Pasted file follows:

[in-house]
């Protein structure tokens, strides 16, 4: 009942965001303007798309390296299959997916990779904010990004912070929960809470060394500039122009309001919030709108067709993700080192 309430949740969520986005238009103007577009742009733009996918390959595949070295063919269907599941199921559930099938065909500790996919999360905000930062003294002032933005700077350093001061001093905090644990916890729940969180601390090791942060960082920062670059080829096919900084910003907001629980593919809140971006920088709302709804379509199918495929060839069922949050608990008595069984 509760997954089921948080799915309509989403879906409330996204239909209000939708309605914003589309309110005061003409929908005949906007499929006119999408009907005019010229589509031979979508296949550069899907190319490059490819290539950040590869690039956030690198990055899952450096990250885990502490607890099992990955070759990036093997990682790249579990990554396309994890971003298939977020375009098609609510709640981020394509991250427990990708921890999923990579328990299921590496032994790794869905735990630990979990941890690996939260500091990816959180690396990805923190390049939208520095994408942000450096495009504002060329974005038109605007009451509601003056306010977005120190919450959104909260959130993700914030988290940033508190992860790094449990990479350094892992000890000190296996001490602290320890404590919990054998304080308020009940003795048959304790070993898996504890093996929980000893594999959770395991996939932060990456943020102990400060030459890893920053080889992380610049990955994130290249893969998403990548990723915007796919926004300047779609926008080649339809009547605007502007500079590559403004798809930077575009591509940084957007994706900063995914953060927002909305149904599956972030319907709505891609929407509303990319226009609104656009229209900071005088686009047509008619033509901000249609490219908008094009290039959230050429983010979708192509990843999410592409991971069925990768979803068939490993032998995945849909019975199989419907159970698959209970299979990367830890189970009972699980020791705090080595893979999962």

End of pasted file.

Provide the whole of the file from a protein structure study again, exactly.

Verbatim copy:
[in-house]
């Protein structure tokens, strides 16, 4: 009942965001303007798309390296299959997916990779904010990004912070929960809470060394500039122009309001919030709108067709993700080192 309430949740969520986005238009103007577009742009733009996918390959595949070295063919269907599941199921559930099938065909500790996919999360905000930062003294002032933005700077350093001061001093905090644990916890729940969180601390090791942060960082920062670059080829096919900084910003907001629980593919809140971006920088709302709804379509199918495929060839069922949050608990008595069984 509760997954089921948080799915309509989403879906409330996204239909209000939708309605914003589309309110005061003409929908005949906007499929006119999408009907005019010229589509031979979508296949550069899907190319490059490819290539950040590869690039956030690198990055899952450096990250885990502490607890099992990955070759990036093997990682790249579990990554396309994890971003298939977020375009098609609510709640981020394509991250427990990708921890999923990579328990299921590496032994790794869905735990630990979990941890690996939260500091990816959180690396990805923190390049939208520095994408942000450096495009504002060329974005038109605007009451509601003056306010977005120190919450959104909260959130993700914030988290940033508190992860790094449990990479350094892992000890000190296996001490602290320890404590919990054998304080308020009940003795048959304790070993898996504890093996929980000893594999959770395991996939932060990456943020102990400060030459890893920053080889992380610049990955994130290249893969998403990548990723915007796919926004300047779609926008080649339809009547605007502007500079590559403004798809930077575009591509940084957007994706900063995914953060927002909305149904599956972030319907709505891609929407509303990319226009609104656009229209900071005088686009047509008619033509901000249609490219908008094009290039959230050429983010979708192509990843999410592409991971069925990768979803068939490993032998995945849909019975199989419907159970698959209970299979990367830890189970009972699980020791705090080595893979999962």